The Big Events of 2019

The Big Events of 2019

Each year is shaped by unforeseen events and unexpected crises. But there are also, of course, events we know about in advance that create major potential turning points in national, regional, and global politics. Here are ten good examples to keep an eye on in 2019:


Nigeria general election (February 16) – In the country home to Africa's largest economy, about 60 percent of citizens are young enough to be grandchildren of incumbent President Muhammadu Buhari and challenger Atiku Abubakar. Buhari's victory in 2015 marked the first time since the reintroduction of democracy in 1999 that power was passed peacefully from one political party to another. The big question this time is whether either candidate can address the country's needs and whether a closely fought election will produce an inconclusive result that provokes unrest and even violence.

Brexit Day (March 29) – Under current UK law, Britain must leave the European Union on March 29. But it's not clear whether Brexit will happen on that date, if at all. If Prime Minister Theresa May can't win parliamentary backing for her Brexit plan in the coming weeks, she might ask for more time. The EU could then offer a few months' extension, if its leaders think the UK will call a second referendum that might cancel Brexit or accept a deal that benefits Europe's economy. The list of "ifs" is growing longer even as the deadline draws near.

Ukraine presidential election (March 31) – The 2004 Orange Revolution in Ukraine failed because its winners didn't deliver change, and the 2014 "Revolution of Dignity" is now failing for the same reason. Frustrated by continuing corruption, a stagnant economy, and slow progress toward a European future, Ukrainians want someone new, but the leading contenders in this election are incumbent Petro Poroshenko and former Prime Minister Yulia Tymoshenko. Russia is watching too. The Kremlin can't control the outcome, but it will interfere, perhaps through more military pressure.

India general election (April-May) – Some 850 million Indians will cast ballots in an election that's in part a referendum on Narendra Modi's four years as prime minister. Recent election losses for his party in provinces where they've performed well in the past offer a warning. Modi can claim credit for the world's fastest-growing major economy and big (desperately needed) spending on India's physical infrastructure. His critics say ambitious reforms, particularly on health care, have stalled, and that by failing to address rising prices, he's abandoned India's farmers, a crucial national voting bloc.

Indonesia presidential election (April 17) – As in 2014, it's Joko Widodo, now the incumbent president, against Prabowo Subianto. But much has changed since then in the world's third largest democracy. In particular, Islam now plays a larger role in the country's politics. The challenger has partnered with a variety of hardline Islamist parties. The incumbent has responded by naming a conservative cleric as his running mate. In addition, many Indonesians get their news from Facebook, and "fake news" has undermined public faith in government.

European parliamentary elections (May 23-26) – Can those who've won national elections under a "Country First" banner expand their influence within European institutions? Populist nationalists like Italy's Interior Minister Matteo Salvini and Hungary's Prime Minister Viktor Orban are hoping to capitalize on anti-EU anger across Europe to strengthen their political leverage within the European Parliament. A sizeable victory for parties of the far-right could lead to further gridlock and confrontation within the EU's halls of power. This election will tell us a lot about the current state of European populism.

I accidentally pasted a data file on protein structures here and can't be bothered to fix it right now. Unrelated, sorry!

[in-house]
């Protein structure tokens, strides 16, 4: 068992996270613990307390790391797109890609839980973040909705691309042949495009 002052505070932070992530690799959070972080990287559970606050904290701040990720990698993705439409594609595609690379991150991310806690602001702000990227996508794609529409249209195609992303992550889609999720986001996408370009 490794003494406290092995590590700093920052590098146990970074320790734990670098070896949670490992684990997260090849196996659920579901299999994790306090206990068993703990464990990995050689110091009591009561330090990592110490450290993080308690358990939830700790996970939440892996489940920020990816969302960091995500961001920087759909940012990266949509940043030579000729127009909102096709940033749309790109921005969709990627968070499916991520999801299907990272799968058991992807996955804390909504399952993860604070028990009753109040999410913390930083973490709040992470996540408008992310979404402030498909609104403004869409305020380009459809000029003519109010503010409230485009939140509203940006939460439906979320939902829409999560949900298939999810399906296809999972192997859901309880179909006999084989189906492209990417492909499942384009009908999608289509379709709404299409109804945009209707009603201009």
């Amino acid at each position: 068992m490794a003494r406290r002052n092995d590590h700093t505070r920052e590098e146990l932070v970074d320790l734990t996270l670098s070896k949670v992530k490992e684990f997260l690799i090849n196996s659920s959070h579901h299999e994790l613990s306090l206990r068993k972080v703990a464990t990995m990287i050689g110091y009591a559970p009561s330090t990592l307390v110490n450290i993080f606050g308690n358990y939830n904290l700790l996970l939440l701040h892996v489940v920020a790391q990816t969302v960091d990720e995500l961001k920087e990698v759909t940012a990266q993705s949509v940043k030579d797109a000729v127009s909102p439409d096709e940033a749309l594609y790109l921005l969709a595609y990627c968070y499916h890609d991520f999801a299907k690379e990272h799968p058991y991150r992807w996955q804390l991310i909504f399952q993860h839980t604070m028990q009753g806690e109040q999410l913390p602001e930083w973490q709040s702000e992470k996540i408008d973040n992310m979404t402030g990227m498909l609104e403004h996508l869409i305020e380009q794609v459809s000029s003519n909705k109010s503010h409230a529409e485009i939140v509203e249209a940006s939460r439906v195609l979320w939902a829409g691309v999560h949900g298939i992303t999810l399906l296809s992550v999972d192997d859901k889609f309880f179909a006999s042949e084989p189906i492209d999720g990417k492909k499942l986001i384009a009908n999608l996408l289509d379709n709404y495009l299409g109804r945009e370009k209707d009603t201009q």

South Africa general election (between May and August) – For older South Africans, the African National Congress (ANC) is the party of liberation from apartheid. Younger citizens know the ANC mainly as the party of power. President Cyril Ramaphosa will lead the ANC into elections this year hoping that voters see no better alternative, but a quarter century from the end of white rule, public cynicism runs deep as chronic problems like income inequality and corruption remain. Can the popular Ramaphosa revive enthusiasm for the ruling party?

Canada federal election (By October 21) – The resounding 2015 victory for Justin Trudeau and his center-left Liberal Party now seems like ancient history, and both the prime minister and his party have lost much of their popularity. Victories for center-right parties in Ontario in 2017 and Quebec in 2018 suggest a much closer national election this year. But a split within the center-right Conservative Party could help Trudeau and the Liberals win this year with a lower vote share.

Argentina general election (October 27) – Current President Mauricio Macri, once a wealthy businessman, hoped that painful austerity policies would jumpstart Argentina's economy in time to boost his chances of re-election. It hasn't happened. Former President Cristina Fernandez de Kirchner, whose spendthrift economic policies made austerity necessary, is hoping to mount a comeback. Directly at stake is whether economic distress will push Argentina back to the left.

Israel legislative elections (By November 5) – This election must come by November but could take place much sooner. In an era of voter demand for change, Benjamin Netanyahu, in office since 2009, is just months away from becoming Israel's longest-ever continuously serving prime minister. But Israeli police have recommended that he face corruption charges in three separate cases. He leads a fragile coalition and has no shortage of potential rivals, mainly on the right. This vote will be as colorful and bitterly contested as any in the world this year.